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UPDATE 1-U.S. trade chief Tai says world can't return to 2019 trading system

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(Adds comments on global supply chain problems)

Jan 20 (Reuters) - U.S. Trade Representative Katherine Tai said on Thursday that global trade policy makers should not try to recreate the pre-pandemic trading system but build one that is more resilient, sustainable and supportive of higher living standards.

Speaking in a virtual panel of the World Economic Forum, Tai cautioned against a backward-looking "return to normalcy" after two years of COVID-19-induced disruptions.

"I think that it is time for us to acknowledge that our goal really shouldn't be to try to go back to the way the world was, say in 2019, but to take lessons, very hard earned lessons, very painful lessons that we have experienced over the past two years and take this opportunity to build toward something that is different and better," Tai said.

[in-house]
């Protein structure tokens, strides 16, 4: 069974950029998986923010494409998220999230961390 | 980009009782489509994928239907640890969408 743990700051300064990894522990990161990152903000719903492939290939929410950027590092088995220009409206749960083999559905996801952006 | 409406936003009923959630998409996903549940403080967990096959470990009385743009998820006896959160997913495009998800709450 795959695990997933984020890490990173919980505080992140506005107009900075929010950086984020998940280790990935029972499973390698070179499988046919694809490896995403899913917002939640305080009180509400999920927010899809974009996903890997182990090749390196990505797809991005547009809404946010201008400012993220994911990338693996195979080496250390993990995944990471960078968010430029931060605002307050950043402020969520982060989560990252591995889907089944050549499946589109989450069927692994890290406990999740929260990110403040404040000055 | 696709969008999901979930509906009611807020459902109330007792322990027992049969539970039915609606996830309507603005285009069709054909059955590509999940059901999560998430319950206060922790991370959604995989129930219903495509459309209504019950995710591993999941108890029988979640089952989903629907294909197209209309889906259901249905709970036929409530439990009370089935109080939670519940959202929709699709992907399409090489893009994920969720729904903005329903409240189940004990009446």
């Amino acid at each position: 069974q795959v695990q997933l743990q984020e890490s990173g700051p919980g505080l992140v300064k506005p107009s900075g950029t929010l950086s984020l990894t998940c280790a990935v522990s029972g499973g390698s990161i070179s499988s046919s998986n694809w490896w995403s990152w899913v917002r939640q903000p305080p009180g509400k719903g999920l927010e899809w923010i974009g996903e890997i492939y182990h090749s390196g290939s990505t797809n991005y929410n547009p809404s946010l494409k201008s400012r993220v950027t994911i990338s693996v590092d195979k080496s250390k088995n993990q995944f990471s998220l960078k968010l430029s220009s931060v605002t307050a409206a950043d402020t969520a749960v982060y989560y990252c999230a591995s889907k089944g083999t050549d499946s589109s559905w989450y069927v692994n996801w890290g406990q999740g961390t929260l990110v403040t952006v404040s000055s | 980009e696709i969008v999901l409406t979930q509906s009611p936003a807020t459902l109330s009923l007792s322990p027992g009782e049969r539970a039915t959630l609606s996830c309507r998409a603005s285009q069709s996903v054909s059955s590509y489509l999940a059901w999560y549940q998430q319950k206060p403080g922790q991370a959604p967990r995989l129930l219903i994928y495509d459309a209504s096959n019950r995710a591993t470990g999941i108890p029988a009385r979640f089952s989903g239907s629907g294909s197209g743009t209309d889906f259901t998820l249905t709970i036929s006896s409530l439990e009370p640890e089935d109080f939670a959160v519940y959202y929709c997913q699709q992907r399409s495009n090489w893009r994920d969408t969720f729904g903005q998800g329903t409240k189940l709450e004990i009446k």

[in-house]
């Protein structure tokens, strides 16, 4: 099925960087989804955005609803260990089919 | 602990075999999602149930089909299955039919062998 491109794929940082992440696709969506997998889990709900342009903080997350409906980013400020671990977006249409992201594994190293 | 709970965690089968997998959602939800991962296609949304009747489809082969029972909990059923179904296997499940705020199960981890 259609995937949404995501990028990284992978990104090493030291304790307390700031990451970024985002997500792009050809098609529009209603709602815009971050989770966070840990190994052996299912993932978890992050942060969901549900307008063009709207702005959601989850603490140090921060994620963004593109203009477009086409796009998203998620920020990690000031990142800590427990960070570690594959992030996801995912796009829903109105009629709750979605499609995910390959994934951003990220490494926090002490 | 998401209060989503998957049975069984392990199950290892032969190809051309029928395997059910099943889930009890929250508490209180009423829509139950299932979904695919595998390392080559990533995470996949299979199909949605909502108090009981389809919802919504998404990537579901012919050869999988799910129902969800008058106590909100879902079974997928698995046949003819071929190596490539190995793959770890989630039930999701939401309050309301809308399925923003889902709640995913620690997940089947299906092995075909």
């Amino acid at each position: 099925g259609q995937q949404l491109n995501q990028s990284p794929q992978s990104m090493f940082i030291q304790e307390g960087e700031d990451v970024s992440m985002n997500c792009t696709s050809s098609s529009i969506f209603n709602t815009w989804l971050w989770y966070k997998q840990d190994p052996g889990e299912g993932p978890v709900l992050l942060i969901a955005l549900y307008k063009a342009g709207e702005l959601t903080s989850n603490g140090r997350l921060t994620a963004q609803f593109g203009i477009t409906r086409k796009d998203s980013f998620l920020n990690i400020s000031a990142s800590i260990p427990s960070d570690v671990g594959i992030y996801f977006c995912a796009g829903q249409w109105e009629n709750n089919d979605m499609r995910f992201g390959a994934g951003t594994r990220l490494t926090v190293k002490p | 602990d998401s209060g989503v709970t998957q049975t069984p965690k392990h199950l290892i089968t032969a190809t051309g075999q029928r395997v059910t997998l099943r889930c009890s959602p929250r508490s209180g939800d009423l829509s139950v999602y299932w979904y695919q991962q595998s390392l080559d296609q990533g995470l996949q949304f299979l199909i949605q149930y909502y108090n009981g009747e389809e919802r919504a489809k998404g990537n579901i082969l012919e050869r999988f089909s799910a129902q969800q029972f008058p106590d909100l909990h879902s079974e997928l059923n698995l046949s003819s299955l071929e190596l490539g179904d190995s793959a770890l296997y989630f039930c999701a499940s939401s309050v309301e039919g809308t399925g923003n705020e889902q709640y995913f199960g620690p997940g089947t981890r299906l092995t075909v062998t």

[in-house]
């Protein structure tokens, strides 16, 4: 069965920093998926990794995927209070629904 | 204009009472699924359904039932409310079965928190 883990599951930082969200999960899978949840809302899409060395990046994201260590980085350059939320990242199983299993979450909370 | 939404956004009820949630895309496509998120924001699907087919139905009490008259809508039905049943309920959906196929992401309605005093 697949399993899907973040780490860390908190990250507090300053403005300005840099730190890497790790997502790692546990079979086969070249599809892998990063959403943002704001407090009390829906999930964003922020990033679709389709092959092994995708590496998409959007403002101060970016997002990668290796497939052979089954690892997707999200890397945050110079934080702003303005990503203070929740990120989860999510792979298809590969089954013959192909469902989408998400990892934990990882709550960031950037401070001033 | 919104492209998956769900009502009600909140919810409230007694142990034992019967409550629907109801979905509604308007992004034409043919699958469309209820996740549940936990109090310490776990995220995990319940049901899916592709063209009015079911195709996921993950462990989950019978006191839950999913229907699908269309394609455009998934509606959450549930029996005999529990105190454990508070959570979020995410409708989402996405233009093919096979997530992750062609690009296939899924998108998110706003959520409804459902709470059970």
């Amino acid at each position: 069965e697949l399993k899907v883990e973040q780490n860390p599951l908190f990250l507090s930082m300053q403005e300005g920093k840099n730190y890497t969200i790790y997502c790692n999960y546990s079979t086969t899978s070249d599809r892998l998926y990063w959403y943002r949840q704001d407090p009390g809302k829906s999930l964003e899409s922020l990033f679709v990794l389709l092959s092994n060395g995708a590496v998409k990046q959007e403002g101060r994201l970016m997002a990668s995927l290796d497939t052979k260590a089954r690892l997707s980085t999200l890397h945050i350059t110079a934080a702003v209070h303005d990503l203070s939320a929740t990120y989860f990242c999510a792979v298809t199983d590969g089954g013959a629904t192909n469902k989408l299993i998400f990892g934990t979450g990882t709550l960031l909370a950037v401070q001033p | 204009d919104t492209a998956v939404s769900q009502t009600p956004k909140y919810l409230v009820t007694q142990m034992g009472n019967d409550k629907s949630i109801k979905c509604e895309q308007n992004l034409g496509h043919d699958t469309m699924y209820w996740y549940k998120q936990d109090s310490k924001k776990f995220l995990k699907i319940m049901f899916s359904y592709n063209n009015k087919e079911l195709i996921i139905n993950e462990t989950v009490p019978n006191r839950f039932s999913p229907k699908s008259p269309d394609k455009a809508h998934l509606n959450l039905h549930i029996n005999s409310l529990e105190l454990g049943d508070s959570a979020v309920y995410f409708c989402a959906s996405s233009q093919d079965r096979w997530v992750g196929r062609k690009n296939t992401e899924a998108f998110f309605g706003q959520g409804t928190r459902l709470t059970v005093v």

Key to this will be to strengthen and diversify supply chains, she said.

The chairman of ports giant DP World, Sultan Ahmed bin Sulayem told the forum it could take up to two years to return to normal once the pandemic ends.

Intel Corp chairman Pat Gelsinger, addressing the same forum, said the pandemic showed a clear need for more resilient and diversified supply chains. This should include their stress-testing for critical components the way stress-testing of financial institutions improved after the 2008-2009 financial crisis.

He said Intel was striving, with the help of U.S. and European incentives for re-shoring of chip manufacturing, for a "globally distributed, resilient supply chain where no market is uniquely dependent on any other supply, or any singular location, but there's also always a duplicity of supply chains available across the globe."

World Trade Organization Director-General Ngozi Okonjo-Iweala told the forum current disruptions in the global economy presented an opportunity to diversify supply chains to developing countries that have not benefited from previous waves of globalization.

"We see shifts to Vietnam, Laos, Cambodia, Bangladesh, Ethiopia and so on in our data and I call it a way of re- globalizing and using this globalization and supply chain to solve some of the inequality problems," Okonjo-Iweala said. (Reporting by David Lawder, Phil Blenkinsop and Alexander Cornwell; Editing by Franklin Paul and Tomasz Janowski)